A few weeks ago I was in the Palace of Westminster at the launch of the Evangelical Alliance’s Religious Liberty Commission, a partnership between the Alliance and Christian Solidarity Worldwide, Release International and Open Doors.  At the launch, Justin Welby, the Archbishop of Canterbury, argued, "We must speak out in solidarity.  Silence is not an option.  Treasuring the dignity of each and every human must mean that we treasure their right to religious belief – even when we profoundly disagree with them."  This is a sentiment that Thomas Helwys espoused four centuries ago when, on the basis of scripture, he argued for the liberty of conscience for all: ‘Let them be heretics, Turks, Jews, or whatsoever, it appertains not to the earthly power to punish them in the least measure.’ 

Awareness, fellowship, campaigning and prayer go hand in hand and the commission’s website offers news, stories and themes which can inform and provoke our prayer together.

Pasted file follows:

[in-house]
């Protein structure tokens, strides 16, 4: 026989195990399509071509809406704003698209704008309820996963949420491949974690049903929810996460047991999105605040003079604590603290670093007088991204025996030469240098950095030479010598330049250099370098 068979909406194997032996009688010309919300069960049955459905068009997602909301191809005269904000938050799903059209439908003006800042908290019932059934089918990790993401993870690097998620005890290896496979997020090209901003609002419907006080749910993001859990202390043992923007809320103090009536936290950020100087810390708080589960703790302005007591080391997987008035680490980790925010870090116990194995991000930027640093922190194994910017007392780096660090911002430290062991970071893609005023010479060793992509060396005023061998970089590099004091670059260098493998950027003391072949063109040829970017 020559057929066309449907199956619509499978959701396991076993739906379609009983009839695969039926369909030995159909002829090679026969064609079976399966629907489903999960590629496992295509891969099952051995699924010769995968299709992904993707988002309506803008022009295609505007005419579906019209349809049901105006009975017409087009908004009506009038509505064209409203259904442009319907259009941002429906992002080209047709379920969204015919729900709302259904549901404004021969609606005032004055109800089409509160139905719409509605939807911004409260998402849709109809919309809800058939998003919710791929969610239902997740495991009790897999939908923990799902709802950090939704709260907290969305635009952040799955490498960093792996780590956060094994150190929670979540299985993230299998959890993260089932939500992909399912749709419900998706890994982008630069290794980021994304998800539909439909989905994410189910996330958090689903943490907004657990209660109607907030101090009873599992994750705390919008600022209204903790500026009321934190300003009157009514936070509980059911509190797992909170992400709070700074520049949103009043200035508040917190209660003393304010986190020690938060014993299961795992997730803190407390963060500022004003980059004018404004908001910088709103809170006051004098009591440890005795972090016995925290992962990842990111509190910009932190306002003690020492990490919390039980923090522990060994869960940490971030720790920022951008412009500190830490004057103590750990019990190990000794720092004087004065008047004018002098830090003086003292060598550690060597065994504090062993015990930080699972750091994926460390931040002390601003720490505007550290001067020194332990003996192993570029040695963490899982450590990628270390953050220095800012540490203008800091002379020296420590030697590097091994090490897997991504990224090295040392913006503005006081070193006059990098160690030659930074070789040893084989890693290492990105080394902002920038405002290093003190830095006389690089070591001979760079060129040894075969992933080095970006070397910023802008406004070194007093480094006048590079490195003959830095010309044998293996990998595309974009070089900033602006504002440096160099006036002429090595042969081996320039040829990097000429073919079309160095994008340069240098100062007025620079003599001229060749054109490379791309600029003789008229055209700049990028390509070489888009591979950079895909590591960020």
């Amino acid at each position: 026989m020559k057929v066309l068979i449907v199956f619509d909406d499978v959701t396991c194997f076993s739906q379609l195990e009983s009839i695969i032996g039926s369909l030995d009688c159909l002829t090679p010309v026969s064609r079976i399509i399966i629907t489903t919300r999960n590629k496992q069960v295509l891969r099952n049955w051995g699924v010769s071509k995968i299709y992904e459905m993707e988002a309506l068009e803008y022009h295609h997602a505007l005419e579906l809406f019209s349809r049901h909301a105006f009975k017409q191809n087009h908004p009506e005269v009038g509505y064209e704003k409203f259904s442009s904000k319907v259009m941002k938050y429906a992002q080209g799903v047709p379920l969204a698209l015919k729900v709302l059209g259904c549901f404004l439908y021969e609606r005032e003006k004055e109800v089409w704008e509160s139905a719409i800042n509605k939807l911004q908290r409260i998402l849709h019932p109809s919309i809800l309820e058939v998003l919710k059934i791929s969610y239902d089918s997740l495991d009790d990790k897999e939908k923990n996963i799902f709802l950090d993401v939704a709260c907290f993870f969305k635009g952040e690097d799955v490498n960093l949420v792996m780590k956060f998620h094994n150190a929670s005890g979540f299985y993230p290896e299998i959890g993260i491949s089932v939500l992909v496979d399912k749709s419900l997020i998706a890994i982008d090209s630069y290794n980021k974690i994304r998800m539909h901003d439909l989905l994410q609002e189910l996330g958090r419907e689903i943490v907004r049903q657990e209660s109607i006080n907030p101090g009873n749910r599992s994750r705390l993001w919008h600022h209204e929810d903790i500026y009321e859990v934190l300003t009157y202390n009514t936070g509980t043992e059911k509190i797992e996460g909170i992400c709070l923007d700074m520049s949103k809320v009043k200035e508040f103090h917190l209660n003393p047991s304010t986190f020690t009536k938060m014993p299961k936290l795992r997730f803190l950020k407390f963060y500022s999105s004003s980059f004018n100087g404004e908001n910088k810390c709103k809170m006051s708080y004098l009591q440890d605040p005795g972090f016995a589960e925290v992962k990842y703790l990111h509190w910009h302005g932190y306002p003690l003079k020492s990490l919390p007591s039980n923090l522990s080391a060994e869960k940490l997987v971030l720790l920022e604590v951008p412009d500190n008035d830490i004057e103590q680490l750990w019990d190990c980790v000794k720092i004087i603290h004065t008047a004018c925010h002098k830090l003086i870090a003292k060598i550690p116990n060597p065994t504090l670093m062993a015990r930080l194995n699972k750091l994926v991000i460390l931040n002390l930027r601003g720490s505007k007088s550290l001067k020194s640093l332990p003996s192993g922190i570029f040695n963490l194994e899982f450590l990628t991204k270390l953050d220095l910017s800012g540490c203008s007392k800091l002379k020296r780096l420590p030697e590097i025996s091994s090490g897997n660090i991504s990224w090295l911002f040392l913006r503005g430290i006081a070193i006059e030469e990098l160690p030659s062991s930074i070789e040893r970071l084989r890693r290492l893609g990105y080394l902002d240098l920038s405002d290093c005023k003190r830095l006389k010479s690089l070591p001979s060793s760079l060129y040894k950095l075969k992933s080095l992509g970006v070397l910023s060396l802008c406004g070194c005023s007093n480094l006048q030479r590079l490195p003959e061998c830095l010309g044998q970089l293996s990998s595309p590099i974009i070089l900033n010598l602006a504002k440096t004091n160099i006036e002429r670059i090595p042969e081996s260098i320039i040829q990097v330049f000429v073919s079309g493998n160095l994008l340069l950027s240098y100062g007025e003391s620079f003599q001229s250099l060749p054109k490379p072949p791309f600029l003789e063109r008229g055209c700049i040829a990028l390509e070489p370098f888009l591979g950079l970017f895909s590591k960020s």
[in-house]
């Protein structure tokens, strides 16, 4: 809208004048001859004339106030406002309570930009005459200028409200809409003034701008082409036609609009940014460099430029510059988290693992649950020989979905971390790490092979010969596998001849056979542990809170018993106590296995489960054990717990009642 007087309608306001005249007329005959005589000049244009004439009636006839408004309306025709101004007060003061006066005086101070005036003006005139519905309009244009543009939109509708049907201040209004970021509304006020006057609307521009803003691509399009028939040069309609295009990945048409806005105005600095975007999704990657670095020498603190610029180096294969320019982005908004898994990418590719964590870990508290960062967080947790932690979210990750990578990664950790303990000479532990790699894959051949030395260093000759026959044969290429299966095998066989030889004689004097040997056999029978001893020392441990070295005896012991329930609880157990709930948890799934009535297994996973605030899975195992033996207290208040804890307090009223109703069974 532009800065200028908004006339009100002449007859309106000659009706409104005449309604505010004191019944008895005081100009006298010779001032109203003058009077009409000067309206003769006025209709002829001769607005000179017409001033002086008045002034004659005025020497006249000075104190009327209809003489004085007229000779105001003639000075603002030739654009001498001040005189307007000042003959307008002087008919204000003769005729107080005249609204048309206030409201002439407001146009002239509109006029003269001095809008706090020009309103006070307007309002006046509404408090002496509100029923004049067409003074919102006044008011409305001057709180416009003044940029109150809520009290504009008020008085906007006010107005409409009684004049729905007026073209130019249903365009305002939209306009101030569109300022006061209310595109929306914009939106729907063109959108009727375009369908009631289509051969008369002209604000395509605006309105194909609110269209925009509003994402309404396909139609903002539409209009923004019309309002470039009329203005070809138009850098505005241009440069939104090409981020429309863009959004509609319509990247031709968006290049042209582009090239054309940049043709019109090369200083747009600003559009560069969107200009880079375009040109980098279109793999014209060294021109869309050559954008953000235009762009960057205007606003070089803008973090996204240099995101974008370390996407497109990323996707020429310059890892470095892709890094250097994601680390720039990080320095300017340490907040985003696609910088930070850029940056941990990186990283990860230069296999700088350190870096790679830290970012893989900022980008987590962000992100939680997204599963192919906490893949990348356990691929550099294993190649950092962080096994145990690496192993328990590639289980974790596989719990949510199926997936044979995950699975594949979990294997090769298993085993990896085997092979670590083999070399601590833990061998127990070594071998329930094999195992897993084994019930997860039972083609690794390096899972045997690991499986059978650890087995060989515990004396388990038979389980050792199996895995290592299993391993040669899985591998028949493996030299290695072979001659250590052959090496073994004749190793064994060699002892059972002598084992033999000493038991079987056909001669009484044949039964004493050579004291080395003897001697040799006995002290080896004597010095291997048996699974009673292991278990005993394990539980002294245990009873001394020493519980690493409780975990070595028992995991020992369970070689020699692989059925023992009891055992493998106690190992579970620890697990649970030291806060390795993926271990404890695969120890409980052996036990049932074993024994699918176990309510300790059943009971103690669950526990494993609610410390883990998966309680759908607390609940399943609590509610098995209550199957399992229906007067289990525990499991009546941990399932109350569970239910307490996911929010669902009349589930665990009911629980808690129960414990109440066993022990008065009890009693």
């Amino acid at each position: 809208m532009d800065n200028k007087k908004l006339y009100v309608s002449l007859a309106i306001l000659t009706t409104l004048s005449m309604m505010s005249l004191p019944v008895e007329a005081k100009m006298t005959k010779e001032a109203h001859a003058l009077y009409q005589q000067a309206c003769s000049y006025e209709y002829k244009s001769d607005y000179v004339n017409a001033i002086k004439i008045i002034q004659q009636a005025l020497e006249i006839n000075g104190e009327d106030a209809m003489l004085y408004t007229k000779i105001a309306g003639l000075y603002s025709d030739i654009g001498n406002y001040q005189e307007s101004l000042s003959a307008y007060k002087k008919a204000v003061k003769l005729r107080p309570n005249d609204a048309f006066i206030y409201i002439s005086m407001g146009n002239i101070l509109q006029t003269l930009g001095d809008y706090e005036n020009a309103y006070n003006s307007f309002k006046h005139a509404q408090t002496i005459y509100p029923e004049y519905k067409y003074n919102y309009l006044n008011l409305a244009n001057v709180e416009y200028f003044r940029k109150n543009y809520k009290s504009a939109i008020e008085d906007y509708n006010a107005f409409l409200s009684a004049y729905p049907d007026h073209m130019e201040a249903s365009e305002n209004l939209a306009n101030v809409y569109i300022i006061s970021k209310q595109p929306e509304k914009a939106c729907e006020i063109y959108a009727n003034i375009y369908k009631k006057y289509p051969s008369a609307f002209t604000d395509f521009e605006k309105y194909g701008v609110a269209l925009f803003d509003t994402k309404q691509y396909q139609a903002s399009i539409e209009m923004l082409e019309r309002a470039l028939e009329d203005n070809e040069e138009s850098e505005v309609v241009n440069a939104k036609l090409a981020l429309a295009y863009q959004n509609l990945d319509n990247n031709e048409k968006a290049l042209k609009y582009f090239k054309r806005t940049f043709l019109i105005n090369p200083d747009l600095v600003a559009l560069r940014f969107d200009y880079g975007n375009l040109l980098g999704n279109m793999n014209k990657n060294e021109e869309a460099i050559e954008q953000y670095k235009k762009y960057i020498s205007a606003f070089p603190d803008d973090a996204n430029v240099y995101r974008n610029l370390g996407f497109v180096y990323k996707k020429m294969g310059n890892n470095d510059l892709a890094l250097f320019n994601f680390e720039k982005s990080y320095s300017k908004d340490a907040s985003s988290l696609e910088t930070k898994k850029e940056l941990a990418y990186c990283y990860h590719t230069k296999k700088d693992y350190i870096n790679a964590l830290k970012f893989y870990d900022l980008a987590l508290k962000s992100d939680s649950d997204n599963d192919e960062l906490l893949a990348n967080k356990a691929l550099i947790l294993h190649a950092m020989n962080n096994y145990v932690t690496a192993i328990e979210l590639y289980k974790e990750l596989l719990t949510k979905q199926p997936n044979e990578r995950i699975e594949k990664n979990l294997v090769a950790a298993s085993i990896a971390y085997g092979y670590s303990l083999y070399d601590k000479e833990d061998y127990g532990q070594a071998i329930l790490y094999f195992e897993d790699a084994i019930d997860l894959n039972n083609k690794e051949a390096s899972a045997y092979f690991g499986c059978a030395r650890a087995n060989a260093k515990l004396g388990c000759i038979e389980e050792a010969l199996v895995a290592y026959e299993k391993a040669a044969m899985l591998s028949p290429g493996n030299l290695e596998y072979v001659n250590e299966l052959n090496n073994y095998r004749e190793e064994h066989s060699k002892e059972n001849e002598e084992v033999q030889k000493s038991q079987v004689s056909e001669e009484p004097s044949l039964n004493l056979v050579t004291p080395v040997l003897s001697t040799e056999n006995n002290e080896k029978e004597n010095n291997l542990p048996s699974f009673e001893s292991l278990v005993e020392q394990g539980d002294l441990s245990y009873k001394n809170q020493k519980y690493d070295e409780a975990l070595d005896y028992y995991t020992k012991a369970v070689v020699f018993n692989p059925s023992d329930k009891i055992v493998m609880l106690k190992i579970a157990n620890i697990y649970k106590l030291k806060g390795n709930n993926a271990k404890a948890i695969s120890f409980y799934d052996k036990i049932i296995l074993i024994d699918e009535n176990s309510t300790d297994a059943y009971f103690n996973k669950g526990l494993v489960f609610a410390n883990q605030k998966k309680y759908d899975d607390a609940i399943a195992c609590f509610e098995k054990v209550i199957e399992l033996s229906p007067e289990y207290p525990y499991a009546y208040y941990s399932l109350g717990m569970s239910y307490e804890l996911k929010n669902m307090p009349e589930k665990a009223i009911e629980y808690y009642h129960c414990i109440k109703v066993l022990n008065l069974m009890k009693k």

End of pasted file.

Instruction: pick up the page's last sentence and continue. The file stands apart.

Chris Ellis

If you want to think more about worship with Chris, then visit Let's Talk about Worship where you will find a series of interviews with Chris and some great linked resources for small group study in your church.



It really feels like winter at the moment.  As I write, at the end of January, the snow outside our front door is more than a foot deep.  My travels around the country have obviously been fewer during the Christmas and New Year period, though that is about to change.